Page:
Most of those who commit suicide are between the ages of 20 and 70. Firearms are the most common form of death.

With social media and the pressures of academics and sports, students today have it much harder than their parents, Trautwein said, which can make it difficult for parents to relate to what their kids are going through.

"It's not 1978 anymore," he said. "Kids are being told they will not get into the state school without straight A's in AP courses. When my girlfriend dumped me, my relationship status [on Facebook] didn't update everyone before me.

"The kids of today lead much harder lives than their parents or teachers," he said.

That can make it difficult for them when dealing with stresses and emotions, especially if they will not speak with their parents.

"Your kids do not tell you everything," Trautwein said. "They don't and they won't. I'm pretty sure you didn't tell your parents everything either. But these kids can communicate with each other. They do that with each other better than to us."

He suggested approaching questions differently. Instead of asking "have you thought about suicide?" ask your child "have any of your friends talked about suicide?"

Have children identify who of their friends they would confide in if they needed help.

Communication is the key, he said. It most likely will not be with parents, but children will speak with someone if they have problems.

For information about Will to Live, visit www.will-to-live.org. For suicide crisis help, call the Georgia Crisis and Access Line at 1-800-715-4225 or go online at www.behavioralhealthlink.com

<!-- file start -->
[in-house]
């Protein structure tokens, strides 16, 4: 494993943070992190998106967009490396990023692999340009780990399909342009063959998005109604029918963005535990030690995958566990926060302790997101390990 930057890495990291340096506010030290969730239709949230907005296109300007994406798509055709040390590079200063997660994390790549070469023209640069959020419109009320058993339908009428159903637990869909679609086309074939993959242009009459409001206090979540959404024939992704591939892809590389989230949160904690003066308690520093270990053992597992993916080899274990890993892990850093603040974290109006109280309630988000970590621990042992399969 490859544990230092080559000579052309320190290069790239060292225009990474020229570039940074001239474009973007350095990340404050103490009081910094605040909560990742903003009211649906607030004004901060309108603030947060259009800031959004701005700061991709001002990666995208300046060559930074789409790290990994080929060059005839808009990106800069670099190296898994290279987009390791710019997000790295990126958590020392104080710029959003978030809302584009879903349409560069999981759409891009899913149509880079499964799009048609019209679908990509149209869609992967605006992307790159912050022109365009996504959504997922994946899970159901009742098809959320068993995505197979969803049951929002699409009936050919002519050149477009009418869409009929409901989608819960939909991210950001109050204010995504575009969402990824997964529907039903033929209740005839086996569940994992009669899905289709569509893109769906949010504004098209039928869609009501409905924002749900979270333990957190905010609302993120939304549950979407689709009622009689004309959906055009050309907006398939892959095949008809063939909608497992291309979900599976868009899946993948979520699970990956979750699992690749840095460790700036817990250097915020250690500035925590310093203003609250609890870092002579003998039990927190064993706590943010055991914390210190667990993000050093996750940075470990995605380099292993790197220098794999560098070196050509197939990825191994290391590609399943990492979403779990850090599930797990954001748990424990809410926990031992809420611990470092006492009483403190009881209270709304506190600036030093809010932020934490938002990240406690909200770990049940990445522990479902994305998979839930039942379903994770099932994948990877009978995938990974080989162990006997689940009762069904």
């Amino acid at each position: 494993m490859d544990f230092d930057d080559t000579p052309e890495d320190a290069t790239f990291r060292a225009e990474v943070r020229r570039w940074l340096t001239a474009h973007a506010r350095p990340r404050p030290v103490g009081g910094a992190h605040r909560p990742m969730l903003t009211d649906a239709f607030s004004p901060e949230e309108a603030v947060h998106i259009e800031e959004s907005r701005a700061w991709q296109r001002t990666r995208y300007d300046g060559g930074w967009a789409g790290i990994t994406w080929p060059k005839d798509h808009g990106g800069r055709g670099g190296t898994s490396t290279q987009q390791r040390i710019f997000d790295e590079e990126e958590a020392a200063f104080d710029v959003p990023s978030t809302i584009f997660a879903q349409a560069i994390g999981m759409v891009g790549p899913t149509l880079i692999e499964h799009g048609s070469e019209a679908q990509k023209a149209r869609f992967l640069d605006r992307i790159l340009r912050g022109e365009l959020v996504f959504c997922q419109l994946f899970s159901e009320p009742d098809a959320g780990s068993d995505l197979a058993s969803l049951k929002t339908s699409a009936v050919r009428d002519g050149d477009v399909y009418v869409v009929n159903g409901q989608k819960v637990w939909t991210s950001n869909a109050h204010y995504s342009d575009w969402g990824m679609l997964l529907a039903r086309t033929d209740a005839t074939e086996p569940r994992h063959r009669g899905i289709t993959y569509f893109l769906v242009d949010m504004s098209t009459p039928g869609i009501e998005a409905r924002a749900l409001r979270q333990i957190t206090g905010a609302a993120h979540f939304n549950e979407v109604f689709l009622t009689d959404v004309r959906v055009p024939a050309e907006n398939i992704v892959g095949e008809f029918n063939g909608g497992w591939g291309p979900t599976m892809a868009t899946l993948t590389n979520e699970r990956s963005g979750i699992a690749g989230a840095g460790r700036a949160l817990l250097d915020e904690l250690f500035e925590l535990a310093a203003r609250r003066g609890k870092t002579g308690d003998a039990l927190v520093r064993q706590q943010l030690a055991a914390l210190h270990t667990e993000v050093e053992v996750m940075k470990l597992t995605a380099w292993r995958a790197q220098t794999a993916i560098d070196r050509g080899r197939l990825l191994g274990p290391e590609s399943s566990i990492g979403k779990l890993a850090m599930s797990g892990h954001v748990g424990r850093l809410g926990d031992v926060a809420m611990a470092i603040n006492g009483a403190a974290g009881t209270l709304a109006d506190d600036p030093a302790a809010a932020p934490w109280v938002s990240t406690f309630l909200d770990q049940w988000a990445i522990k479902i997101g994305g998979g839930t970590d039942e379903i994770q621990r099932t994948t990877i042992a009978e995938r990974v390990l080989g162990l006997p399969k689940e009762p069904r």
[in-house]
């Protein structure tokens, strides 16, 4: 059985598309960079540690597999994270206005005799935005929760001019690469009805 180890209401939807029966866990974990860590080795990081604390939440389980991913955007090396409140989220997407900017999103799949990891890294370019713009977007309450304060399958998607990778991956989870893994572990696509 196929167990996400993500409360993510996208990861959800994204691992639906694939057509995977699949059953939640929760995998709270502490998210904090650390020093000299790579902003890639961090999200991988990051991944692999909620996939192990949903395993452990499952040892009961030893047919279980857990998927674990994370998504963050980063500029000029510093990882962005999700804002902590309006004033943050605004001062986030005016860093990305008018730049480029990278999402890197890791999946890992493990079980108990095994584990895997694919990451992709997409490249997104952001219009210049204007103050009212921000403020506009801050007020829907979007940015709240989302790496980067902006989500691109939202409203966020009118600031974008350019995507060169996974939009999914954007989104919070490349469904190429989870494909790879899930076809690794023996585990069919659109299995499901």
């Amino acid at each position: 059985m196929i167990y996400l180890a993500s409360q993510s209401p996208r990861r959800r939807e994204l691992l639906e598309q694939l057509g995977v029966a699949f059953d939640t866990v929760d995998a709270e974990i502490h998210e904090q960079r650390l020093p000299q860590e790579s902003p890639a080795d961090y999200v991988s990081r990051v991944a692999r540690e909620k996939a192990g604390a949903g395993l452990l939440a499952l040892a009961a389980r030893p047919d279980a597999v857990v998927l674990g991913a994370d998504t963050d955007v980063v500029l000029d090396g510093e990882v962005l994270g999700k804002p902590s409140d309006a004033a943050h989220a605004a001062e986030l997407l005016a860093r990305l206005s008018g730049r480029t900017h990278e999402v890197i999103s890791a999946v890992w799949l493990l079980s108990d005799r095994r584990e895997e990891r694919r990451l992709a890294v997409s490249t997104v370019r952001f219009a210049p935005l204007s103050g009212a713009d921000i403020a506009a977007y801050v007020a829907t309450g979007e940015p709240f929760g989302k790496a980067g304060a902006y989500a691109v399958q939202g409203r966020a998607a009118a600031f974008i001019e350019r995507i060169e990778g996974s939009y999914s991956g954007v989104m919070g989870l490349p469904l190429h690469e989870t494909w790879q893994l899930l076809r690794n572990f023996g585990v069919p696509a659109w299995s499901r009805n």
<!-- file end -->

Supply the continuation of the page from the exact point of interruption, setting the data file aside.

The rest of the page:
The suicide numbers for the last five years in Fulton County:

2009 — 86

2010 — 101

2011 — 98

2012 — 102

2013 (year to date) — 25

If you or someone you know is thinking about suicide, call the suicide hotline for help.

1-800-SUICIDE (784-2433)

Suicide warning signs or suicidal thoughts include:

• Talking about suicide — for example, making statements such as "I'm going to kill myself," "I wish I was dead" or "I wish I hadn't been born."

• Getting the means to commit suicide, such as buying a gun or stockpiling pills.

• Withdrawing from social contact and wanting to be left alone.

• Having mood swings, such as being emotionally high one day and deeply discouraged the next.

• Being preoccupied with death, dying or violence.

• Feeling trapped or hopeless about a situation.

• Increasing use of alcohol or drugs.

• Changing normal routine, including eating or sleeping patterns.

• Doing risky or self-destructive things, such as using drugs or driving recklessly.

• Giving away belongings or getting affairs in order when there is no other logical explanation for why this is being done.

• Saying goodbye to people as if they won't be seen again.

• Developing personality changes or being severely anxious or agitated, particularly when experiencing some of the warning signs listed above.

*Source: The Mayo Clinic

RN 05-01-14

Editor, Milton Herald